It appears that the long lockout of the musicians of the Minnesota Orchestra may be on the verge of ending — or at least reaching another significant turning point.
A memo obtained by MinnPost — sent last week to board members from Minnesota Orchestral Association leadership — indicated that members of the board are planning to meet Tuesday to vote on a possible tentative agreement with musicians.
It said in part: “At this meeting we will discuss and hold a confidential vote on a settlement with the musicians, which was tentatively reached Tuesday night following intensive and lengthy negotiations. You may join in person or via phone; location is being finalized, but we wanted to let you know as soon as possible so you can get it on your calendars.”
Neither MOA management nor musicians have responded to repeated queries over several days about whether a settlement is in the works, or whether musicians have yet voted on any deal.
But the memo to the board is evidence that an end to the lockout, which began 474 days ago (Oct. 1, 2012) may be nearing an end. The memo was signed by Michael Henson, the MOA’s chief executive officer, as well as board chairman Jon Campbell and former board chair Richard Davis, who has headed negotiations.
Silence around the lockout in the last few days has been greater than usual. No details of a tentative settlement — if one exists — have been leaked. Nor is any information available at this time about the fates of two key figures, Michael Henson, and conductor Osmo Vänskä.
Henson has been a lightning rod in these negotiations from the beginning. Some question whether the MOA could regain trust of the musicians and those who empathize with them if Henson remains at the helm.
Meantime, Vänskä, the highly regarded conductor, has been considered one of the casualties of the lockout. He resigned his position on Oct. 1.
But Vänskä, who is credited with building the reputation of the orchestra to elite status, remains in the area. He is scheduled to conduct the orchestra at the May grand opening of the renovated Northrop Auditorium on the University of Minnesota campus.
There are reasons, beyond the memo, to believe the lockout could be reaching an end.
Political pressure, especially from the city of Minneapolis, which is involved in a complex lease arrangement with the MOA, could ratchet up significantly later this week. Under terms of the lease, a key deadline arrives Thursday.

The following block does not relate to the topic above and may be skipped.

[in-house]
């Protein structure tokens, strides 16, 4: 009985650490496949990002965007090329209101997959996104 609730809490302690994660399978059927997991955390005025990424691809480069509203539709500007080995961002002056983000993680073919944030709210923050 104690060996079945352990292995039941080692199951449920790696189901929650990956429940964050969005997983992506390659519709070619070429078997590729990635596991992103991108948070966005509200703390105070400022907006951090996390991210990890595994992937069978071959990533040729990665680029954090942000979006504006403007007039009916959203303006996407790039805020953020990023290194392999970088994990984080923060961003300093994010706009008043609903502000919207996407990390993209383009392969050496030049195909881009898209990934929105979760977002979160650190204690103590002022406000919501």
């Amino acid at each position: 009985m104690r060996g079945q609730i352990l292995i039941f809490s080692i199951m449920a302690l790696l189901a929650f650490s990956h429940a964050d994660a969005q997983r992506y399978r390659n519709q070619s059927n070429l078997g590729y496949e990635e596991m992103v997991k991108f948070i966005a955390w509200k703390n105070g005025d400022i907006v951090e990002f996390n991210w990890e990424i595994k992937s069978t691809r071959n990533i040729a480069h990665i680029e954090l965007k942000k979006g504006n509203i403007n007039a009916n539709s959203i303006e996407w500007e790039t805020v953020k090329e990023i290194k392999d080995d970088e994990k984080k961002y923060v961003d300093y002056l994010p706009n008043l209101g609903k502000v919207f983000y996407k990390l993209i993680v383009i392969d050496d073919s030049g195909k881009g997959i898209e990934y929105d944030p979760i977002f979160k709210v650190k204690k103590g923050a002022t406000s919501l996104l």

That deadline requires the city’s Community Planning and Economic Development Department to give a thumbs up or down on whether the MOA has fulfilled — and will fulfill — its public obligations required when the MOA received state bonding money for the remodeling of Orchestra Hall.
A “thumbs up” on the MOA report would mean Community Planning would be, more or less, a rubber-stamp process in which the city would approve the MOA’s operation and file a report with the state that would allow the MOA to continue business as usual.
But a “thumbs down” on the MOA’s report would mean the Community Planning Department would send a report to the city council and the state. That could begin the process of terminating the MOA’s lease. (Depending on whom you talk to, lease termination could prove costly and complex for the city — or not.)
Members of one organization, Save Our Symphony Minnesota, have sent a letter to the city attorney arguing that the MOA is in breach of its lease.
Certainly, political pressure could be a bigger factor than it has been throughout the lockout.
There are other, smaller hints that a settlement could be near.
For example, at the musicians’ two Mozart Requiem concerts last weekend, there was no mention of the lockout from the stage, as usually has occurred just after intermission at these concerts.
And on the musicians’ website, tickets for a Feb. 20 concert at the Ted Mann Concert Hall initially were to have gone on sale Monday. That site now says there will be an announcement “soon” as to when those tickets will be on sale.
Those who hold on to hopes that a settlement is near are hopeful that means the Feb. 20 concert could actually be held in long-empty Orchestra Hall.